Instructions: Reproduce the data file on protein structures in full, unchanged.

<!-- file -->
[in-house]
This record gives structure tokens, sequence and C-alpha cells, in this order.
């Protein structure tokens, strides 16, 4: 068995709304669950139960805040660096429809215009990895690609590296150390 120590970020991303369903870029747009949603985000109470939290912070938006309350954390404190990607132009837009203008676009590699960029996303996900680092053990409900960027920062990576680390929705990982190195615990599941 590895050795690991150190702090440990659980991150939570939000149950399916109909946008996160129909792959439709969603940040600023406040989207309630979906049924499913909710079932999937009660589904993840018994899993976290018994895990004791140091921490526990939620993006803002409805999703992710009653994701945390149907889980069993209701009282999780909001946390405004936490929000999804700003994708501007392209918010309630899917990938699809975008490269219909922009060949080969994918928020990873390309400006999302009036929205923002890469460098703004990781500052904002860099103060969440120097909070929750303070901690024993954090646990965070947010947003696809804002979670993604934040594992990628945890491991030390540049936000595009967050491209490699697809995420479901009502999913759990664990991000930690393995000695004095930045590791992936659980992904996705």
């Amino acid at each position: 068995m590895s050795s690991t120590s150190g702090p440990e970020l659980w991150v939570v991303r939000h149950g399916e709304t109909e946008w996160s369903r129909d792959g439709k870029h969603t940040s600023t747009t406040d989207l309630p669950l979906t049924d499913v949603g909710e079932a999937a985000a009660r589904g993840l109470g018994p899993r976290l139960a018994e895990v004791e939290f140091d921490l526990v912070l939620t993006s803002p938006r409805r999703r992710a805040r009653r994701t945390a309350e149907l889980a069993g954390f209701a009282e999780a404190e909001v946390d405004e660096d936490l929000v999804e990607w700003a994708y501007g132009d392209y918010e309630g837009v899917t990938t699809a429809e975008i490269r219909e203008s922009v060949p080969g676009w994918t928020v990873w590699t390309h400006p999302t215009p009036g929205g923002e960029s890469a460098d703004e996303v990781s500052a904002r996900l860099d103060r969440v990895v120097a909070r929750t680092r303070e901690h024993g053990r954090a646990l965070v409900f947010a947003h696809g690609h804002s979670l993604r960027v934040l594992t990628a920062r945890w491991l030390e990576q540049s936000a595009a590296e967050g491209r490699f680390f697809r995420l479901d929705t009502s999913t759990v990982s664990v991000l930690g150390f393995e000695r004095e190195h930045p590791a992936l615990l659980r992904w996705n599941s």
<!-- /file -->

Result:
[in-house]
This record gives structure tokens, sequence and C-alpha cells, in this order.
């Protein structure tokens, strides 16, 4: 068995709304669950139960805040660096429809215009990895690609590296150390 120590970020991303369903870029747009949603985000109470939290912070938006309350954390404190990607132009837009203008676009590699960029996303996900680092053990409900960027920062990576680390929705990982190195615990599941 590895050795690991150190702090440990659980991150939570939000149950399916109909946008996160129909792959439709969603940040600023406040989207309630979906049924499913909710079932999937009660589904993840018994899993976290018994895990004791140091921490526990939620993006803002409805999703992710009653994701945390149907889980069993209701009282999780909001946390405004936490929000999804700003994708501007392209918010309630899917990938699809975008490269219909922009060949080969994918928020990873390309400006999302009036929205923002890469460098703004990781500052904002860099103060969440120097909070929750303070901690024993954090646990965070947010947003696809804002979670993604934040594992990628945890491991030390540049936000595009967050491209490699697809995420479901009502999913759990664990991000930690393995000695004095930045590791992936659980992904996705």
């Amino acid at each position: 068995m590895s050795s690991t120590s150190g702090p440990e970020l659980w991150v939570v991303r939000h149950g399916e709304t109909e946008w996160s369903r129909d792959g439709k870029h969603t940040s600023t747009t406040d989207l309630p669950l979906t049924d499913v949603g909710e079932a999937a985000a009660r589904g993840l109470g018994p899993r976290l139960a018994e895990v004791e939290f140091d921490l526990v912070l939620t993006s803002p938006r409805r999703r992710a805040r009653r994701t945390a309350e149907l889980a069993g954390f209701a009282e999780a404190e909001v946390d405004e660096d936490l929000v999804e990607w700003a994708y501007g132009d392209y918010e309630g837009v899917t990938t699809a429809e975008i490269r219909e203008s922009v060949p080969g676009w994918t928020v990873w590699t390309h400006p999302t215009p009036g929205g923002e960029s890469a460098d703004e996303v990781s500052a904002r996900l860099d103060r969440v990895v120097a909070r929750t680092r303070e901690h024993g053990r954090a646990l965070v409900f947010a947003h696809g690609h804002s979670l993604r960027v934040l594992t990628a920062r945890w491991l030390e990576q540049s936000a595009a590296e967050g491209r490699f680390f697809r995420l479901d929705t009502s999913t759990v990982s664990v991000l930690g150390f393995e000695r004095e190195h930045p590791a992936l615990l659980r992904w996705n599941s």